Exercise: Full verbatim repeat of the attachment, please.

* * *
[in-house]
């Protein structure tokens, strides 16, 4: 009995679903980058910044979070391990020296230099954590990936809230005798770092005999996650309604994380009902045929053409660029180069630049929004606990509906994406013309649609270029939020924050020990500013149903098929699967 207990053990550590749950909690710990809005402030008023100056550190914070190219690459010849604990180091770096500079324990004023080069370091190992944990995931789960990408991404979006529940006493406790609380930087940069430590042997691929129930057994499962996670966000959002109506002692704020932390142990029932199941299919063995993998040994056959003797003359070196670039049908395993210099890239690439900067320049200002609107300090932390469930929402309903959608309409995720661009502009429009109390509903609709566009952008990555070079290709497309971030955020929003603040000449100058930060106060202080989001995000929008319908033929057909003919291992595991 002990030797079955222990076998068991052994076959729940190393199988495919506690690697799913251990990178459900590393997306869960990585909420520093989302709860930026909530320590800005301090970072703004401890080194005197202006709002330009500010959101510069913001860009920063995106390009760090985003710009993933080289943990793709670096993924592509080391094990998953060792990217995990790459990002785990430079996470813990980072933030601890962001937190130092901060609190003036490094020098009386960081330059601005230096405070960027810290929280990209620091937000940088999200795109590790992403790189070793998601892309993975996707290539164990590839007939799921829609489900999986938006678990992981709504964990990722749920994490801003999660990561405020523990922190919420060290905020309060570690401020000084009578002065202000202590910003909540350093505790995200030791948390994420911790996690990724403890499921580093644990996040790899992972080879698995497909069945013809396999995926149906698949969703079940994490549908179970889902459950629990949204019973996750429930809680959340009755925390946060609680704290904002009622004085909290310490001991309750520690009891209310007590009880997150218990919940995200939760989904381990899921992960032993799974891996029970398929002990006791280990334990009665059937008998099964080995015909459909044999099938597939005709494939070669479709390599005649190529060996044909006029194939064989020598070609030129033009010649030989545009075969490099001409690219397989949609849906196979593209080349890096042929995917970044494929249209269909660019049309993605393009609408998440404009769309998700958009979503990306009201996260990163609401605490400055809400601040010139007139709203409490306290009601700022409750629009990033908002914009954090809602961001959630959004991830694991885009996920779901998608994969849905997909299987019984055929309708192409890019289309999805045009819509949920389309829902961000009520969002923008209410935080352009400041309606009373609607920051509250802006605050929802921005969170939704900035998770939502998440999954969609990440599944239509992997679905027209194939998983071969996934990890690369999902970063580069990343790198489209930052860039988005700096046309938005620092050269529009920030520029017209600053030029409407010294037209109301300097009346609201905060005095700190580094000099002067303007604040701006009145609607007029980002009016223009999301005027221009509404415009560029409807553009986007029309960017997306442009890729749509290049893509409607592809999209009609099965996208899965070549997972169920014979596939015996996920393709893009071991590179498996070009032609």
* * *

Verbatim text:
[in-house]
């Protein structure tokens, strides 16, 4: 009995679903980058910044979070391990020296230099954590990936809230005798770092005999996650309604994380009902045929053409660029180069630049929004606990509906994406013309649609270029939020924050020990500013149903098929699967 207990053990550590749950909690710990809005402030008023100056550190914070190219690459010849604990180091770096500079324990004023080069370091190992944990995931789960990408991404979006529940006493406790609380930087940069430590042997691929129930057994499962996670966000959002109506002692704020932390142990029932199941299919063995993998040994056959003797003359070196670039049908395993210099890239690439900067320049200002609107300090932390469930929402309903959608309409995720661009502009429009109390509903609709566009952008990555070079290709497309971030955020929003603040000449100058930060106060202080989001995000929008319908033929057909003919291992595991 002990030797079955222990076998068991052994076959729940190393199988495919506690690697799913251990990178459900590393997306869960990585909420520093989302709860930026909530320590800005301090970072703004401890080194005197202006709002330009500010959101510069913001860009920063995106390009760090985003710009993933080289943990793709670096993924592509080391094990998953060792990217995990790459990002785990430079996470813990980072933030601890962001937190130092901060609190003036490094020098009386960081330059601005230096405070960027810290929280990209620091937000940088999200795109590790992403790189070793998601892309993975996707290539164990590839007939799921829609489900999986938006678990992981709504964990990722749920994490801003999660990561405020523990922190919420060290905020309060570690401020000084009578002065202000202590910003909540350093505790995200030791948390994420911790996690990724403890499921580093644990996040790899992972080879698995497909069945013809396999995926149906698949969703079940994490549908179970889902459950629990949204019973996750429930809680959340009755925390946060609680704290904002009622004085909290310490001991309750520690009891209310007590009880997150218990919940995200939760989904381990899921992960032993799974891996029970398929002990006791280990334990009665059937008998099964080995015909459909044999099938597939005709494939070669479709390599005649190529060996044909006029194939064989020598070609030129033009010649030989545009075969490099001409690219397989949609849906196979593209080349890096042929995917970044494929249209269909660019049309993605393009609408998440404009769309998700958009979503990306009201996260990163609401605490400055809400601040010139007139709203409490306290009601700022409750629009990033908002914009954090809602961001959630959004991830694991885009996920779901998608994969849905997909299987019984055929309708192409890019289309999805045009819509949920389309829902961000009520969002923008209410935080352009400041309606009373609607920051509250802006605050929802921005969170939704900035998770939502998440999954969609990440599944239509992997679905027209194939998983071969996934990890690369999902970063580069990343790198489209930052860039988005700096046309938005620092050269529009920030520029017209600053030029409407010294037209109301300097009346609201905060005095700190580094000099002067303007604040701006009145609607007029980002009016223009999301005027221009509404415009560029409807553009986007029309960017997306442009890729749509290049893509409607592809999209009609099965996208899965070549997972169920014979596939015996996920393709893009071991590179498996070009032609």